Dear PM its not a Gap it’s a Chasm

A while back I retired as the State Coordinator of Aboriginal Education from 1999 to 2012 for a major education system. During my tenure Indigenous students enjoyed their highest an continually growing outcomes both educationally and socially. There were two reasons for that.

Firstly, targeted IESIP funding where I could hold accountable schools using ever growing targets as well as controlling the uses of Indigenous funding.

Secondly and most importantly there were large numbers of Aboriginal Education Workers in all schools.

Sadly, since the removal of targeted funding there are less and less Aboriginal people working in all schools.

There were also 2 other programs that made a huge difference.

Firstly the Aboriginal student support and awareness program ( ASSPA) which was the Aboriginal equivalent to PC. Since this was abolished, there are very few Aboriginal parents involved in any way with schools.

Secondly Homework Centres Where Aboriginal students could study without the distraction of their home lives. Many also had access to IT that in many cases was not affordable at home.

I used to obtain laptops from very generous people and our IT people used to update then all for free.

There was also a program called Training for Aboriginal people (TAP) which had subsidies that helped greatly. I know because I ran the old CES program that was their most successful in placing long term unemployed in particular Aboriginal people.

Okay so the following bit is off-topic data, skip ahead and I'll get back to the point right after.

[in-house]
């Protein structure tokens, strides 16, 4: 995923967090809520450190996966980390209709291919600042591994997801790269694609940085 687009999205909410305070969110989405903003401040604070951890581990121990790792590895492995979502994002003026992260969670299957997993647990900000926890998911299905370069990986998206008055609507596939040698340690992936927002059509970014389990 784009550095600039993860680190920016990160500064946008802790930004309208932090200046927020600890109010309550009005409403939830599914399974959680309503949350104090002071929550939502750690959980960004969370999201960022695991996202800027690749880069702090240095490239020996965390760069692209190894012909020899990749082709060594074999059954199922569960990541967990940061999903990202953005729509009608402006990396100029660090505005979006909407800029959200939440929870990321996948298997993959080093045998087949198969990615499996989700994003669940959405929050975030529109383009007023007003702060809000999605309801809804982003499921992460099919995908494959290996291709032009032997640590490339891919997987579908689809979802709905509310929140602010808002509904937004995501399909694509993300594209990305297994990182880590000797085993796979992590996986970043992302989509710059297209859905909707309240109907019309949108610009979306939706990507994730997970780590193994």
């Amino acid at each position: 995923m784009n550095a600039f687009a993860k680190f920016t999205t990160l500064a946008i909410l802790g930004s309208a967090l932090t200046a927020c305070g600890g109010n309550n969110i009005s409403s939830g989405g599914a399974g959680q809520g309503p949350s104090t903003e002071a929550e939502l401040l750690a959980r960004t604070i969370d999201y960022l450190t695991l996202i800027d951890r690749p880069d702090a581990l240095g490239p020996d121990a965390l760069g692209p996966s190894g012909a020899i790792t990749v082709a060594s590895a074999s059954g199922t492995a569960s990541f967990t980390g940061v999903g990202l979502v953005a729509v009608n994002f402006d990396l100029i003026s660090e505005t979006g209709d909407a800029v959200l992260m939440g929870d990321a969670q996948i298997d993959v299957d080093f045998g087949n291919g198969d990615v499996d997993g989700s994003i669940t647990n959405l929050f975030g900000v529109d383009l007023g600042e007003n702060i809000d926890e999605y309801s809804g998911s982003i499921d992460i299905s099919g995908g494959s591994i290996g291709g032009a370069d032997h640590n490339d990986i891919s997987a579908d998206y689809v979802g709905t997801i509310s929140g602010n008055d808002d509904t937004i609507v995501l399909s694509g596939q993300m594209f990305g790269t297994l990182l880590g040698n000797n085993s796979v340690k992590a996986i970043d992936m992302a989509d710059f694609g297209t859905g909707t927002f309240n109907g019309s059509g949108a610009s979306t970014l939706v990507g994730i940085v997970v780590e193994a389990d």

I wrote my Master’s Thesis on the value and vital need for AEWs. Hardest part was no one had ever covered this subject before which beggars the question why? Might have been the title “ “Skilled Uncles and Aunties Smoothing out the Bumps on The Way To Learning”.

Education is the key to closing the gap. Better education leads to better jobs/careers, leads to better salaries, health housing and all-round quality of life.

Frank Pearce


Frank is Uncle to thousands of young Australians. He recently retired after an exemplary career in Catholic education. He achieved the remarkable distinction of being awarded the Br John Taylor Award for his contribution to education. His talents are now directed towards building communities and championing projects which will bring benefit to all Australians. His achievements span education (preschool to university), employment and welfare. His achievements also have been recognised through his appointment to the Board of Trustees of Books in Homes. He was a member of several Advisory committees including the NSW Board of Studies and the Dusseldorp Foundation. Through his work as lecturer at the University of Notre Dame Frank has greatly influenced the lives of young teachers empowering them to teach with greater understanding of perspectives in Indigenous education. He is now a member of the advisory council for The Edmund Rice Centre for Justice and Community Education.

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